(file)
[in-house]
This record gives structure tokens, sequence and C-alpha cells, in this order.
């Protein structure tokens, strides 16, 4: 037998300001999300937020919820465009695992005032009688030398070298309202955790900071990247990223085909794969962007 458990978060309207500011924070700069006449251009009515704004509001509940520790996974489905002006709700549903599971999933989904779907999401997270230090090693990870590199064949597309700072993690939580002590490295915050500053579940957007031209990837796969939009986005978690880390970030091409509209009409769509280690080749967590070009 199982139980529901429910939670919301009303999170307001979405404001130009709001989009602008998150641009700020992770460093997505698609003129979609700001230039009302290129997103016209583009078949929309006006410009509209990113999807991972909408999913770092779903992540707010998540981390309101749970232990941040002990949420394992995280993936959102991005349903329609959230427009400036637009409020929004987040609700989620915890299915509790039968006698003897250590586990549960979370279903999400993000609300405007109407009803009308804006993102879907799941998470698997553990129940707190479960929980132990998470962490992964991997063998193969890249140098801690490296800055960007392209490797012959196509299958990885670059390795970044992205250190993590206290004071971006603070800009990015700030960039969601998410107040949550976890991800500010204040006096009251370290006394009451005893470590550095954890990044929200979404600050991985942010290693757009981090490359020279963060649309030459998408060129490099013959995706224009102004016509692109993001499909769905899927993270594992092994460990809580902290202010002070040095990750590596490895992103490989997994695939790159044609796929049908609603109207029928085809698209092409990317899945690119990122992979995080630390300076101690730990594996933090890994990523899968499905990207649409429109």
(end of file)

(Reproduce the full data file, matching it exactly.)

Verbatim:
[in-house]
This record gives structure tokens, sequence and C-alpha cells, in this order.
């Protein structure tokens, strides 16, 4: 037998300001999300937020919820465009695992005032009688030398070298309202955790900071990247990223085909794969962007 458990978060309207500011924070700069006449251009009515704004509001509940520790996974489905002006709700549903599971999933989904779907999401997270230090090693990870590199064949597309700072993690939580002590490295915050500053579940957007031209990837796969939009986005978690880390970030091409509209009409769509280690080749967590070009 199982139980529901429910939670919301009303999170307001979405404001130009709001989009602008998150641009700020992770460093997505698609003129979609700001230039009302290129997103016209583009078949929309006006410009509209990113999807991972909408999913770092779903992540707010998540981390309101749970232990941040002990949420394992995280993936959102991005349903329609959230427009400036637009409020929004987040609700989620915890299915509790039968006698003897250590586990549960979370279903999400993000609300405007109407009803009308804006993102879907799941998470698997553990129940707190479960929980132990998470962490992964991997063998193969890249140098801690490296800055960007392209490797012959196509299958990885670059390795970044992205250190993590206290004071971006603070800009990015700030960039969601998410107040949550976890991800500010204040006096009251370290006394009451005893470590550095954890990044929200979404600050991985942010290693757009981090490359020279963060649309030459998408060129490099013959995706224009102004016509692109993001499909769905899927993270594992092994460990809580902290202010002070040095990750590596490895992103490989997994695939790159044609796929049908609603109207029928085809698209092409990317899945690119990122992979995080630390300076101690730990594996933090890994990523899968499905990207649409429109």